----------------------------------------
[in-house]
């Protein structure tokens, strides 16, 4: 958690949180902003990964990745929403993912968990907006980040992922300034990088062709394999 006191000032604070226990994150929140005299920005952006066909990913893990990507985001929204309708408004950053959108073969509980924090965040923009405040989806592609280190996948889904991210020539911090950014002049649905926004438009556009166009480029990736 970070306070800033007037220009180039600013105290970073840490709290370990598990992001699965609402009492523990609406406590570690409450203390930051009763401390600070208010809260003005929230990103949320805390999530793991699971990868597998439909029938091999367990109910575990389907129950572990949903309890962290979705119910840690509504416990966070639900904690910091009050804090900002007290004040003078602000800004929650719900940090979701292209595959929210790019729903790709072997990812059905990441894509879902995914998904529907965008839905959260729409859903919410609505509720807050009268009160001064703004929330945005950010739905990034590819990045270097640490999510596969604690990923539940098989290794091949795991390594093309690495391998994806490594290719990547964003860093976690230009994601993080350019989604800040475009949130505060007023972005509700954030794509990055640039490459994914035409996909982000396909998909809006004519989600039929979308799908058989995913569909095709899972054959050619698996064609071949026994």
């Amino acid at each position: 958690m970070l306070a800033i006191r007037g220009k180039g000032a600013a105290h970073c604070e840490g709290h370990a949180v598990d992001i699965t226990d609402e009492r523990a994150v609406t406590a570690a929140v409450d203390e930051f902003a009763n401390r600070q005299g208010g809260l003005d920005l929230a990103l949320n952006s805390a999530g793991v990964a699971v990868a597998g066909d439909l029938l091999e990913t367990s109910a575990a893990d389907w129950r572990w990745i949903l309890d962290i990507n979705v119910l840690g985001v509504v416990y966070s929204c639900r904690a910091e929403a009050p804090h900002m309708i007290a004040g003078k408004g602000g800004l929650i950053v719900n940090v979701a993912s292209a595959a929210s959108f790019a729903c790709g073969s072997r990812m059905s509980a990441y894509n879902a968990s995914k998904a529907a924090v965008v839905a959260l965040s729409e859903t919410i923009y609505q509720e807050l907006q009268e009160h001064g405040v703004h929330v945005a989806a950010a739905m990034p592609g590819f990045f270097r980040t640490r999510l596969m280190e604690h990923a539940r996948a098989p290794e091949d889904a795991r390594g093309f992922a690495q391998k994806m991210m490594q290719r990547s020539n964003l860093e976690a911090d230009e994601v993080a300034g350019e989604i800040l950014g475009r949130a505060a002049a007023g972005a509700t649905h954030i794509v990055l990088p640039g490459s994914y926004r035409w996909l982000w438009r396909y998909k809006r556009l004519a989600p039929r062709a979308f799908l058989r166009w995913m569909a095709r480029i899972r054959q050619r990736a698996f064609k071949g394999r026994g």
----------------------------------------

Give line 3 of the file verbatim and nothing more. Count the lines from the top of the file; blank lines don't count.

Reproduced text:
């Amino acid at each position: 958690m970070l306070a800033i006191r007037g220009k180039g000032a600013a105290h970073c604070e840490g709290h370990a949180v598990d992001i699965t226990d609402e009492r523990a994150v609406t406590a570690a929140v409450d203390e930051f902003a009763n401390r600070q005299g208010g809260l003005d920005l929230a990103l949320n952006s805390a999530g793991v990964a699971v990868a597998g066909d439909l029938l091999e990913t367990s109910a575990a893990d389907w129950r572990w990745i949903l309890d962290i990507n979705v119910l840690g985001v509504v416990y966070s929204c639900r904690a910091e929403a009050p804090h900002m309708i007290a004040g003078k408004g602000g800004l929650i950053v719900n940090v979701a993912s292209a595959a929210s959108f790019a729903c790709g073969s072997r990812m059905s509980a990441y894509n879902a968990s995914k998904a529907a924090v965008v839905a959260l965040s729409e859903t919410i923009y609505q509720e807050l907006q009268e009160h001064g405040v703004h929330v945005a989806a950010a739905m990034p592609g590819f990045f270097r980040t640490r999510l596969m280190e604690h990923a539940r996948a098989p290794e091949d889904a795991r390594g093309f992922a690495q391998k994806m991210m490594q290719r990547s020539n964003l860093e976690a911090d230009e994601v993080a300034g350019e989604i800040l950014g475009r949130a505060a002049a007023g972005a509700t649905h954030i794509v990055l990088p640039g490459s994914y926004r035409w996909l982000w438009r396909y998909k809006r556009l004519a989600p039929r062709a979308f799908l058989r166009w995913m569909a095709r480029i899972r054959q050619r990736a698996f064609k071949g394999r026994g």